Bald Eagle

Common Name - Bald Eagle

Category - Birds

ScientificName - Haliaeetus leucocephalus

Kingdom - Animalia

Phylum - Chordata

Class - Aves

Order - Falconiformes

Family - Accipitridae

Genus - Haliaeetus

Species - leucocephalus


Description - Large bird of prey; dark brown body; white feathers on the head, neck, tail, wing tips; yellow eyes, bill, feet; females usually larger than males; first year juveniles brown with white spotted tail, belly, and underwing feathers; eyes and bill change from black to yellow with age; head and tail become white; full adult plumage reached at 4 – 5 years old

Size - 3 – 3.5 ft. (91 – 107 cm) long; 6 – 7.5 ft. (182 – 229 cm) wingspan

Ecological Role - The bald eagle is a bird of prey (raptor) and occupies a position at the top of the food chain. It feeds by swooping over open water or land and catching prey with its sharp curved talons. It also eats dead animals (carrion). Eagles are meat-eaters (carnivores) and hunt during the day (diurnal) usually from a high perch. Adults have few predators. Owls prey upon young bald eagles.

Fun Facts - The bald eagle is a United States symbol representing freedom, bravery, and power. Bald eagles can see three to four times farther than people. They can fly up to 35 miles per hour and reach even faster speeds when diving for prey. The bald eagle gets its name from the Old English word balde, which means white; also the white head against the dark body makes the eagle appear bald. The bald eagle lives 20 – 30 years in the wild.

Food - Fish, small mammals, snakes, other birds


Nest - Located in tree fork high off ground; may use cliffs if trees are not available; constructed of sticks and vegetation, lined with moss or grasses; 5 ft. (1.5 m) in diameter, 2 ft. (0.6 m) height, 20 in. (50.8 cm) inside diameter, 4 – 5 in. (10.2 – 12.7 cm) depth; nests may be used year after year, increasing size by adding material each year; male and female build nest; largest nest of any bird in North America and can weigh hundreds of pounds; nests as large as 9 ft (2.74 m) in diameter weighing two tons (1.814 metric tonnes) may occur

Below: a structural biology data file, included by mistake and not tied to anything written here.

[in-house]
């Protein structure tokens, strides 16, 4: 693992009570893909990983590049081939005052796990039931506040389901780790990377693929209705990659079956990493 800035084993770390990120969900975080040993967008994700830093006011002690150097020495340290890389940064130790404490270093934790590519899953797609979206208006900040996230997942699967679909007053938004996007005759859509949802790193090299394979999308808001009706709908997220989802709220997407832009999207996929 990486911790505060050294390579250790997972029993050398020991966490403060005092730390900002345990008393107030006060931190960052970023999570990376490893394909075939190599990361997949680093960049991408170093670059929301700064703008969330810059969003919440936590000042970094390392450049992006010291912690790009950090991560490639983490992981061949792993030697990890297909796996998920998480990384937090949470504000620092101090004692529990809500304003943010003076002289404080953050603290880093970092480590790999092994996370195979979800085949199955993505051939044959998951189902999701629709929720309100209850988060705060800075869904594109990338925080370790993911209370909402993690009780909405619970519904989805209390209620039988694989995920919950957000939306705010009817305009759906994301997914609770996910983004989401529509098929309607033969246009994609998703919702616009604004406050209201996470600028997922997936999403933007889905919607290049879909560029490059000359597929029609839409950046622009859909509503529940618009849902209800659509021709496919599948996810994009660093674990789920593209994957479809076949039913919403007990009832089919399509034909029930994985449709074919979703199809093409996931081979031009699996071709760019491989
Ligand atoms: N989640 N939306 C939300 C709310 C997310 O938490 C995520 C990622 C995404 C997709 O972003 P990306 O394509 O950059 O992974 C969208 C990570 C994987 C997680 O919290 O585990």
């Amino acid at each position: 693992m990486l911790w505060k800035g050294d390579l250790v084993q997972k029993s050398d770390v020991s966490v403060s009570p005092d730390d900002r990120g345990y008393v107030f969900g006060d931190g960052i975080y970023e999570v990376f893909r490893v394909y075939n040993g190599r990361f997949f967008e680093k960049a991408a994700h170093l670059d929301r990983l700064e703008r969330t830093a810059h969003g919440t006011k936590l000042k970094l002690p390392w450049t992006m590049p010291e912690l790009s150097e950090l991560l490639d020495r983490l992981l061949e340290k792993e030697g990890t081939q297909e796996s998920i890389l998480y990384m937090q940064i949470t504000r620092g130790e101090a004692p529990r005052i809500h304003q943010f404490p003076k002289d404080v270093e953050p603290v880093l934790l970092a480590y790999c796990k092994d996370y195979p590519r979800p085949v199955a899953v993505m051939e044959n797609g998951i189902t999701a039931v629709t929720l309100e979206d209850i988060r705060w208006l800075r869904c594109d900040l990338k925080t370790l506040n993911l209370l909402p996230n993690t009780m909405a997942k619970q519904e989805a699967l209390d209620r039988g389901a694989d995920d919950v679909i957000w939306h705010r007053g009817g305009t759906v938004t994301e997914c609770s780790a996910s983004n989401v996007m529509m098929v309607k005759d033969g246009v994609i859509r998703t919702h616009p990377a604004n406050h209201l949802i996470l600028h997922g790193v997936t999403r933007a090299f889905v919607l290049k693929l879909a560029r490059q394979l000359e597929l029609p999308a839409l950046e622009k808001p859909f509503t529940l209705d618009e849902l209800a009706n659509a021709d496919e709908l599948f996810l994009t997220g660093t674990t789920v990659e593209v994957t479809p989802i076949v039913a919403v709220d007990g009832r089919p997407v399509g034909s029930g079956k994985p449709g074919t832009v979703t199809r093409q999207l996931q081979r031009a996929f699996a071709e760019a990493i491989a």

Breeding - December through February; may not breed every year; usually mate for life, however if one dies, the other will accept a new partner; aerial courtship can include locking of talons and descending somersaults

Eggs - One – two per nest; large, dull white; laid in late February or early March, two – four days apart; hatch in 34 – 36 days; male and female take turns sitting on eggs (incubate)

Habitat - Major rivers, lakes, and other large bodies of water with large trees nearby

Kentucky Distribution - Western Kentucky, especially along the Mississippi and Ohio Rivers; Land Between the Lakes area; Rolling Fork River area in Nelson County; Rough River Lake area in Breckinridge and Grayson Counties; Yatesville Lake area in Lawrence County; Laurel River Lake area in Laurel and Whitley Counties

Life Cycle 

Life Span

Life Stage


Seasonal Changes - Bald eagles migrate to Kentucky in late October and stay through February; 200 – 300 bald eagles winter in Kentucky, then migrate north in the spring


Status - Threatened (U.S. Fish and Wildlife Service)


Voice - Creaking crackle kleek-kik-ik-ik-ik, lower kak-kak-kak

Young - Born two – three days apart; covered in gray down; sprout feathers in four – five weeks; young eagles (eaglets) leave nest in 9 – 12 weeks

What We Can Do - Retain tall trees around water for perch and nest sites – tall trees provide a good view for hunting. Protect wintering and nesting areas – human contact can cause nest abandonment. Improve water quality by reducing or eliminating the use of chemical fertilizers and pesticides – lead, mercury, and pesticides such as DDT accumulate in the food chain, affecting top predators like the bald eagle. Report poaching – the U.S. Bald Eagle Act of 1940 prohibits the killing or selling of bald eagles.


Diagnosis and Control

Interesting Facts

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